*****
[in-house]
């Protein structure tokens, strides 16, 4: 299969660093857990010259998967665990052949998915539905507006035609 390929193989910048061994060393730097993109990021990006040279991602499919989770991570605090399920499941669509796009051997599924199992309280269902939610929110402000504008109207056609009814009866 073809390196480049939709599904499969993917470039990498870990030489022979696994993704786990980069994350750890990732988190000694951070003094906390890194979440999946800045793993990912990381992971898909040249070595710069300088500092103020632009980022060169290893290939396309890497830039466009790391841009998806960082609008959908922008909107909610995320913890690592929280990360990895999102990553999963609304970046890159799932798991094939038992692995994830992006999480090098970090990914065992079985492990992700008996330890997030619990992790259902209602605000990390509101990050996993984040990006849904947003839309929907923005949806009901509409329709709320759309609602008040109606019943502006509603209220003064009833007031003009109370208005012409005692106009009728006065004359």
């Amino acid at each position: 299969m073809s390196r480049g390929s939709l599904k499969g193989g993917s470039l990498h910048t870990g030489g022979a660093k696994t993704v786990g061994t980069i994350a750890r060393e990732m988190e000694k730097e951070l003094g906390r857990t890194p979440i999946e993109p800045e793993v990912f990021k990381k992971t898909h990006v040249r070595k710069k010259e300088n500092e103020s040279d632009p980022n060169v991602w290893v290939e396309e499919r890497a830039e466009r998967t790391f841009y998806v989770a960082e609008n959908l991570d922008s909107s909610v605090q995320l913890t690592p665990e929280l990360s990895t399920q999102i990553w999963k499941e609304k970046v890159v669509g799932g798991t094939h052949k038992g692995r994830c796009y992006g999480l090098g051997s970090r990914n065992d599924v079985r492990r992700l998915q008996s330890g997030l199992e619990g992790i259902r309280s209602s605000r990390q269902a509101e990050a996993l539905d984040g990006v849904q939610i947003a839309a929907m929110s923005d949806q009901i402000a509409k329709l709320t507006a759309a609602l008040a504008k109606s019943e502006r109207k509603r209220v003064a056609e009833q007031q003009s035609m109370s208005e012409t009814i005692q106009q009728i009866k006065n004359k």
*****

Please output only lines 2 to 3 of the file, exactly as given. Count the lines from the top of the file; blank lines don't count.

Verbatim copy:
């Protein structure tokens, strides 16, 4: 299969660093857990010259998967665990052949998915539905507006035609 390929193989910048061994060393730097993109990021990006040279991602499919989770991570605090399920499941669509796009051997599924199992309280269902939610929110402000504008109207056609009814009866 073809390196480049939709599904499969993917470039990498870990030489022979696994993704786990980069994350750890990732988190000694951070003094906390890194979440999946800045793993990912990381992971898909040249070595710069300088500092103020632009980022060169290893290939396309890497830039466009790391841009998806960082609008959908922008909107909610995320913890690592929280990360990895999102990553999963609304970046890159799932798991094939038992692995994830992006999480090098970090990914065992079985492990992700008996330890997030619990992790259902209602605000990390509101990050996993984040990006849904947003839309929907923005949806009901509409329709709320759309609602008040109606019943502006509603209220003064009833007031003009109370208005012409005692106009009728006065004359």
């Amino acid at each position: 299969m073809s390196r480049g390929s939709l599904k499969g193989g993917s470039l990498h910048t870990g030489g022979a660093k696994t993704v786990g061994t980069i994350a750890r060393e990732m988190e000694k730097e951070l003094g906390r857990t890194p979440i999946e993109p800045e793993v990912f990021k990381k992971t898909h990006v040249r070595k710069k010259e300088n500092e103020s040279d632009p980022n060169v991602w290893v290939e396309e499919r890497a830039e466009r998967t790391f841009y998806v989770a960082e609008n959908l991570d922008s909107s909610v605090q995320l913890t690592p665990e929280l990360s990895t399920q999102i990553w999963k499941e609304k970046v890159v669509g799932g798991t094939h052949k038992g692995r994830c796009y992006g999480l090098g051997s970090r990914n065992d599924v079985r492990r992700l998915q008996s330890g997030l199992e619990g992790i259902r309280s209602s605000r990390q269902a509101e990050a996993l539905d984040g990006v849904q939610i947003a839309a929907m929110s923005d949806q009901i402000a509409k329709l709320t507006a759309a609602l008040a504008k109606s019943e502006r109207k509603r209220v003064a056609e009833q007031q003009s035609m109370s208005e012409t009814i005692q106009q009728i009866k006065n004359k």